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SUV Safety:
What's The Big Deal?

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In 2000, U.S. drivers bought more than 2.8 million SUVs, about 17 percent of all vehicles sold. Those figures represented a 4.6 percent increase in sales over the previous year, according to industry reports.

But just as their popularity has grown, so has the outcry that SUVs are too big, too dangerous to others on the road, too inefficient with fuel and too polluting.

In our special report, we round up some of the main points of debate surrounding the controversial vehicles, take a look at what's happening on the safety front, and offer tips for driving larger vehicles.

SUV Risks

Just as with any car, some of the risks associated with SUVs apply to their own occupants, and some of the risks apply to others on the road.

SUVs are heavier and ride higher than smaller cars. Their height increases the likelihood that they'll roll over in accidents. According to National Highway Traffic Safety Association, SUVs roll over in 37 percent of fatal crashes, compared to a 15 percent rollover rate for passenger cars. Smaller SUVs - with a wheelbase of under 100 inches - have a disproportionately high incidence of fatal rollover crashes.

In 1999, rollovers accounted for thousands of serious injuries and more than 10,000 deaths in accidents - more than side and rear crashes combined, according to NHTSA. SUVS, due in part to risky driving, high center of gravity and narrow wheel base, have the highest number of rollovers per 100 vehicles in NHTSA research.

NHTSA also examined the design of various SUVs in 1999 and determined that their height and frames posed risks to occupants of smaller cars. The study said that 2,000 people (five percent of the country's traffic fatalities in a year) would have survived if their accidents had involved a car rather than an SUV, and that light trucks and SUVs are twice as likely as a smaller car to cause a fatality in the struck car.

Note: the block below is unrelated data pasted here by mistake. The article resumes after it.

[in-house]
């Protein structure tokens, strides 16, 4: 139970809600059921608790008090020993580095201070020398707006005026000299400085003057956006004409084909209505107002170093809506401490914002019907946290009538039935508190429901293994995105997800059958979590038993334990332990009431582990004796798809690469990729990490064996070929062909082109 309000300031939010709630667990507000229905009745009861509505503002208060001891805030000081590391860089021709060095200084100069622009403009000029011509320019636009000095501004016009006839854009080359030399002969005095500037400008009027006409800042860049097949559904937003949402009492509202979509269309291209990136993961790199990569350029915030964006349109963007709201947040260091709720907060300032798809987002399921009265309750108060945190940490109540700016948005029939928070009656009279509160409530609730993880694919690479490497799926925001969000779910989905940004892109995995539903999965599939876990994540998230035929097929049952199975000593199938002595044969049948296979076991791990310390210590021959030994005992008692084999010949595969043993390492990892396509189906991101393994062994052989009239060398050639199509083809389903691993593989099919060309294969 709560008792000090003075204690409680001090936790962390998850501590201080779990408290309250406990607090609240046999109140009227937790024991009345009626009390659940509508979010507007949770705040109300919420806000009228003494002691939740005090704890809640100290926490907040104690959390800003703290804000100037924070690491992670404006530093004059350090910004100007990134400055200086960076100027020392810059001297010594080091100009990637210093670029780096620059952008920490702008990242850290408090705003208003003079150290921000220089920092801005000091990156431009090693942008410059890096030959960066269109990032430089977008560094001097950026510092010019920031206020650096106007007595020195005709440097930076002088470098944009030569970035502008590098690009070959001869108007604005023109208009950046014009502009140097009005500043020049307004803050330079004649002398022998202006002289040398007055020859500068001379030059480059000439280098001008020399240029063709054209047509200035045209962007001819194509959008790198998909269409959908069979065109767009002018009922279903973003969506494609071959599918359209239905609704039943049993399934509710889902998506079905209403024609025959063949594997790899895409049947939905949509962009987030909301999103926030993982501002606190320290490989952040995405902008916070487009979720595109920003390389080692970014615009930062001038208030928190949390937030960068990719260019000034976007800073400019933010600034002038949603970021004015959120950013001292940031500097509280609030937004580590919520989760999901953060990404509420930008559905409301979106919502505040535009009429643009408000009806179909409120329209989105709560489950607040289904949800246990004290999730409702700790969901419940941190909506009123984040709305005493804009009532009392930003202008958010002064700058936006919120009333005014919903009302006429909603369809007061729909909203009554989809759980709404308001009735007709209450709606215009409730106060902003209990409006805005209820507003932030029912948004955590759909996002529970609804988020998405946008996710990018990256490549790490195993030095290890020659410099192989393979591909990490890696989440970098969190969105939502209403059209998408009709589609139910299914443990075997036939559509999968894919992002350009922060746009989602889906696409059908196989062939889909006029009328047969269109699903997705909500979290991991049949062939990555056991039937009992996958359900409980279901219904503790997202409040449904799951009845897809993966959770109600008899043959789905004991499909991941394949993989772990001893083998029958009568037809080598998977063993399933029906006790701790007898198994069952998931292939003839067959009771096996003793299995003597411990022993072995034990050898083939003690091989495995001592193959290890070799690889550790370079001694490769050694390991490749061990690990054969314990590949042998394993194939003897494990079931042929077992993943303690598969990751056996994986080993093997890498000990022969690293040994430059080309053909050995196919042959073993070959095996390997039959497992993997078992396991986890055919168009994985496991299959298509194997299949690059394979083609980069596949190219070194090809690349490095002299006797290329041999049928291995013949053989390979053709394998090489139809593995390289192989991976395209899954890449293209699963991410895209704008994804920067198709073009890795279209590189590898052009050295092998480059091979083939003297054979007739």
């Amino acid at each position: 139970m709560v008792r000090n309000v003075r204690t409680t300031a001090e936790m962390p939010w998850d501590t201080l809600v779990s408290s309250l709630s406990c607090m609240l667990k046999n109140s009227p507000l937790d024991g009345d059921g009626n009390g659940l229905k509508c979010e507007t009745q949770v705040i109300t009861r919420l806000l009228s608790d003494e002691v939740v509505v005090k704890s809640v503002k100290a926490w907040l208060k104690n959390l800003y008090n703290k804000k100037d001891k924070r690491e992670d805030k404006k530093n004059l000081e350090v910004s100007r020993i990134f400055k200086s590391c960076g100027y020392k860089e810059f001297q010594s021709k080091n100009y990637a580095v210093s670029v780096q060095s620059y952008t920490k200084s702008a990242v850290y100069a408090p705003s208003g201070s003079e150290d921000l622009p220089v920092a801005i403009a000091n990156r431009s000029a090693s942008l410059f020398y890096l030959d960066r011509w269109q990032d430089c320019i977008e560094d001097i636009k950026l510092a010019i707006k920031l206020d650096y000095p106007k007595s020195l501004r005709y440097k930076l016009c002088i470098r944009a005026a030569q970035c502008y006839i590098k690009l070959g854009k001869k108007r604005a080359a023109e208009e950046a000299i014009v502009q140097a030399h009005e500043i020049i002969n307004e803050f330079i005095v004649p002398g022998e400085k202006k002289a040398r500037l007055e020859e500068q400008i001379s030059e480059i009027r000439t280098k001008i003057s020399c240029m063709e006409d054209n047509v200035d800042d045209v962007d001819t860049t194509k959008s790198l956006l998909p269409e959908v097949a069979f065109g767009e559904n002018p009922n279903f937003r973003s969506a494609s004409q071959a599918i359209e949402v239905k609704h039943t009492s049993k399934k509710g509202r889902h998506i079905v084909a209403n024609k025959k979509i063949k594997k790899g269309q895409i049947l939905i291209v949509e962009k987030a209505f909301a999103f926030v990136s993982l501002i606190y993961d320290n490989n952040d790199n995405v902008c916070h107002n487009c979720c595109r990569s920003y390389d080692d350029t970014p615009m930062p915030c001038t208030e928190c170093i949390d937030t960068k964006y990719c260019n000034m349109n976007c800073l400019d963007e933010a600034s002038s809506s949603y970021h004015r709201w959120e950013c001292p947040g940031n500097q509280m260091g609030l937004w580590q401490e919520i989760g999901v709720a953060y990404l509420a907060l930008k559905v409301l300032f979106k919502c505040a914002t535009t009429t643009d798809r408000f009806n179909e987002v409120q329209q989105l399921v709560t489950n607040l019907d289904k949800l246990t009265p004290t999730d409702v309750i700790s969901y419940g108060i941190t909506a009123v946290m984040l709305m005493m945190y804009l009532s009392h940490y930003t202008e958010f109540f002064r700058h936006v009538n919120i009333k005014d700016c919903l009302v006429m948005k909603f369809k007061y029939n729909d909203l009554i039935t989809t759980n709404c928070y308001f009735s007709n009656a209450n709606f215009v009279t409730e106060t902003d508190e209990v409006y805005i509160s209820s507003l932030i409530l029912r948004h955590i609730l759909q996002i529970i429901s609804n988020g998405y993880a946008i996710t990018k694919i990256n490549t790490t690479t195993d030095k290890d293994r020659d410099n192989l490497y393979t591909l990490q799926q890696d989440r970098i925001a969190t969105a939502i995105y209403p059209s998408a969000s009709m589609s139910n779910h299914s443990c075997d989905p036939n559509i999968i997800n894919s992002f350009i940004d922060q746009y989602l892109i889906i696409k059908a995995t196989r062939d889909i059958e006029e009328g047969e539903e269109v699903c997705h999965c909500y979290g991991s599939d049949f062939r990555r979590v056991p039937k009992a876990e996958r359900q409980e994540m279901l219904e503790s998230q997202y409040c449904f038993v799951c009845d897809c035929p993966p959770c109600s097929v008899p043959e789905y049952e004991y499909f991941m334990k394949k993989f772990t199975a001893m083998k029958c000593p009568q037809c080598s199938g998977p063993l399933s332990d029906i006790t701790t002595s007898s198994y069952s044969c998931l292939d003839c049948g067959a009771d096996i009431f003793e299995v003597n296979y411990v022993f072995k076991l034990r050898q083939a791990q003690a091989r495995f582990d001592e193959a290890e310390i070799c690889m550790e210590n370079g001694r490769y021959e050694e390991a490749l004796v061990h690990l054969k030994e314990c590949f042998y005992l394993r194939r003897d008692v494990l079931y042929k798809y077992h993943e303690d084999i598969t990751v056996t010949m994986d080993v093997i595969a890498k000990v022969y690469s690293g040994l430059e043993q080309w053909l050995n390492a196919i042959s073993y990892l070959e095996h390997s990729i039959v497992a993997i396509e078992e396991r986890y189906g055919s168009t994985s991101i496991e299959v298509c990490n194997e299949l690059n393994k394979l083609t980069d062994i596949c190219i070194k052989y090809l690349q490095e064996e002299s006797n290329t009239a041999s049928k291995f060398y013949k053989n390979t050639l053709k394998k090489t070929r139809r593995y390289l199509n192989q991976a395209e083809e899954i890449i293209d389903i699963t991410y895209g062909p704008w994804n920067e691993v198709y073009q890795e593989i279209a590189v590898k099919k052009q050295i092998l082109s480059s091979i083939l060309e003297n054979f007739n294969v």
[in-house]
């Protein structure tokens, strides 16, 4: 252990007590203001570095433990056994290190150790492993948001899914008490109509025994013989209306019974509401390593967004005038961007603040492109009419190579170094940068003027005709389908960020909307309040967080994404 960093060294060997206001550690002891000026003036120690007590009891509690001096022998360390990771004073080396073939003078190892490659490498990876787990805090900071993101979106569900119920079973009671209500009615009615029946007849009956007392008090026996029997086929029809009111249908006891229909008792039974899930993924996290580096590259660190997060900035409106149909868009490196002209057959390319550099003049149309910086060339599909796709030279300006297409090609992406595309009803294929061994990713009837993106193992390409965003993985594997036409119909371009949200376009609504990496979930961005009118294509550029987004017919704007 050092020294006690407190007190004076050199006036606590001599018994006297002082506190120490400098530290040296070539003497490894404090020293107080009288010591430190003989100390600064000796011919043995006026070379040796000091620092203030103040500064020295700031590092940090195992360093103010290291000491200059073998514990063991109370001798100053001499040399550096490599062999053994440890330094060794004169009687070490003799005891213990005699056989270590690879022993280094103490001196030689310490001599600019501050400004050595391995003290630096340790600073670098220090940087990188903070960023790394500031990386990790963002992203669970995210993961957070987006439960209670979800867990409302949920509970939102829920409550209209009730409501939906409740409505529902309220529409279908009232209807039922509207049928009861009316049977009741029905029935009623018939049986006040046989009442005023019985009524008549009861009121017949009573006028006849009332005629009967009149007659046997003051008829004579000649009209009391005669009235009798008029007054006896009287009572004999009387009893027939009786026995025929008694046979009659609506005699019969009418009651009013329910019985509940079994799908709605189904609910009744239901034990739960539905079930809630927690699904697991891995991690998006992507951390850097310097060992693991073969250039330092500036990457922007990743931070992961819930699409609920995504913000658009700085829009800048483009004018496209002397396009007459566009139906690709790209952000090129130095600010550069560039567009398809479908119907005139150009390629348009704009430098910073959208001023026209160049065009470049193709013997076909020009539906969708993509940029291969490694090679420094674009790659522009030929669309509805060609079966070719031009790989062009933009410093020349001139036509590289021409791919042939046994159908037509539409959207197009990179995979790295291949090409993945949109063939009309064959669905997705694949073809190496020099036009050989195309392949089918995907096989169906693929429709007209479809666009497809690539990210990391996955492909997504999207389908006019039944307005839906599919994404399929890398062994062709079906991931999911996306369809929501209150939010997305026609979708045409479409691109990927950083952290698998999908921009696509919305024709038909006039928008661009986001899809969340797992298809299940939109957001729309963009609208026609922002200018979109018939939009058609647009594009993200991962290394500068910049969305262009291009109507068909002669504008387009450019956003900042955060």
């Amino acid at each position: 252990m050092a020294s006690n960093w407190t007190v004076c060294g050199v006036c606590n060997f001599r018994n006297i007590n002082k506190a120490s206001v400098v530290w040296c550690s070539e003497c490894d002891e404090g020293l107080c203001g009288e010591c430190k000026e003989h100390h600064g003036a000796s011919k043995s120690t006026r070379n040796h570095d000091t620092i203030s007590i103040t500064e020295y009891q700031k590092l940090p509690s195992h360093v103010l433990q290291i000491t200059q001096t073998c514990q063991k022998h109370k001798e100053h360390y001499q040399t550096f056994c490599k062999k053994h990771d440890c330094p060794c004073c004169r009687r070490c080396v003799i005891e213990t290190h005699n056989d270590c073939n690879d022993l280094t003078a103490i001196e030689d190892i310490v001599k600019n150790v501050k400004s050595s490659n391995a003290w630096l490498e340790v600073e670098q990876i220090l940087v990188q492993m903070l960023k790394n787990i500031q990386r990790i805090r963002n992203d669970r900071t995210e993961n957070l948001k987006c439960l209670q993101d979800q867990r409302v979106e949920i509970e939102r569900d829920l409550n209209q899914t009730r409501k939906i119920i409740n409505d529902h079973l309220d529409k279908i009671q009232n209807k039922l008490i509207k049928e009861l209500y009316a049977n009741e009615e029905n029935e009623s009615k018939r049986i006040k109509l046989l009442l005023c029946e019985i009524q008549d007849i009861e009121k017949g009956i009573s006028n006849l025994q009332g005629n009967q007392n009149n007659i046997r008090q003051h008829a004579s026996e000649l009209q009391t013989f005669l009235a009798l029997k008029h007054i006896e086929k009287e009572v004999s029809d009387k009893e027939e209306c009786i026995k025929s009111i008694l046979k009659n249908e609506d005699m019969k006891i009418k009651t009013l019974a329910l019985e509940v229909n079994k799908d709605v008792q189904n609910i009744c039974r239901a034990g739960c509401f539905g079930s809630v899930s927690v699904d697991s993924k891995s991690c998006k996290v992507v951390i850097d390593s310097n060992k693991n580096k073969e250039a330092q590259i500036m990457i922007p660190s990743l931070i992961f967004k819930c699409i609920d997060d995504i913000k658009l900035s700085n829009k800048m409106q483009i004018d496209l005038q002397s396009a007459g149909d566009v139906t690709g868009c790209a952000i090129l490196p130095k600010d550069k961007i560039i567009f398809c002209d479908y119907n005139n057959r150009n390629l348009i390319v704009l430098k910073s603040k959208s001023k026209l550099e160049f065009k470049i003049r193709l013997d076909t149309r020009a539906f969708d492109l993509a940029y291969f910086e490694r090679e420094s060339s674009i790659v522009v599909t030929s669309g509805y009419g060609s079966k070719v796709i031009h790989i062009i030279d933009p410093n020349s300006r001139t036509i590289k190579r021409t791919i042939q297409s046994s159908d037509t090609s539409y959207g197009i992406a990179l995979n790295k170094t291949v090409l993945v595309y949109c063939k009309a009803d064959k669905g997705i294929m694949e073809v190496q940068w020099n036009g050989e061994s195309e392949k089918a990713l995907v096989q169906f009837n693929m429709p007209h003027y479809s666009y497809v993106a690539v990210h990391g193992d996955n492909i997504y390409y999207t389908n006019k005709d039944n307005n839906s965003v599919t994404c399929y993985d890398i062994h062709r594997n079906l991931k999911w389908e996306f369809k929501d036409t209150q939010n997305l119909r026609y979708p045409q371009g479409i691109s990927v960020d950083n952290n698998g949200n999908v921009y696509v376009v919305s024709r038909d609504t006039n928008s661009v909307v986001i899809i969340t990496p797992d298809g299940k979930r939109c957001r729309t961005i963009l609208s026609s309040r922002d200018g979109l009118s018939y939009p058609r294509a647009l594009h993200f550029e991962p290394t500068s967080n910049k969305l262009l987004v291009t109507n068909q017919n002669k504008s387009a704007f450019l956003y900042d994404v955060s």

The severity of the damage to other cars in accidents results in large part from SUV design. SUVs ride about eight inches higher than cars, so when contact occurs in an accident, SUVs connect with cars at a more vulnerable and potentially dangerous height than say, a bumper. They also have a more rigid frame - involving two steel rails, rather than one, as most cars have.

Other aspects of SUV design also pose safety considerations to those in smaller cars. One example is headlight placement. Large SUVs have headlights mounted about the same height as side mirrors on some cars. This causes glare that resembles someone driving close behind with high beams on, which can impair the vision of drivers in smaller cars.

Some auto enthusiasts argue that part of the safety risk comes from drivers getting behind the wheel of an SUV without training in how to operate a vehicle that's much larger and drives quite differently from sedans or compact cars. This risk is compounded by the decreased visibility of drivers in smaller cars, who can't see as much of what is happening in traffic because the taller vehicles are blocking their view of the road ahead.

A combination of all of the above - facts, statistics, and opinions - have combined to fuel debate over how serious the risks are for drivers and passengers of SUVs, and those who share the road with them.

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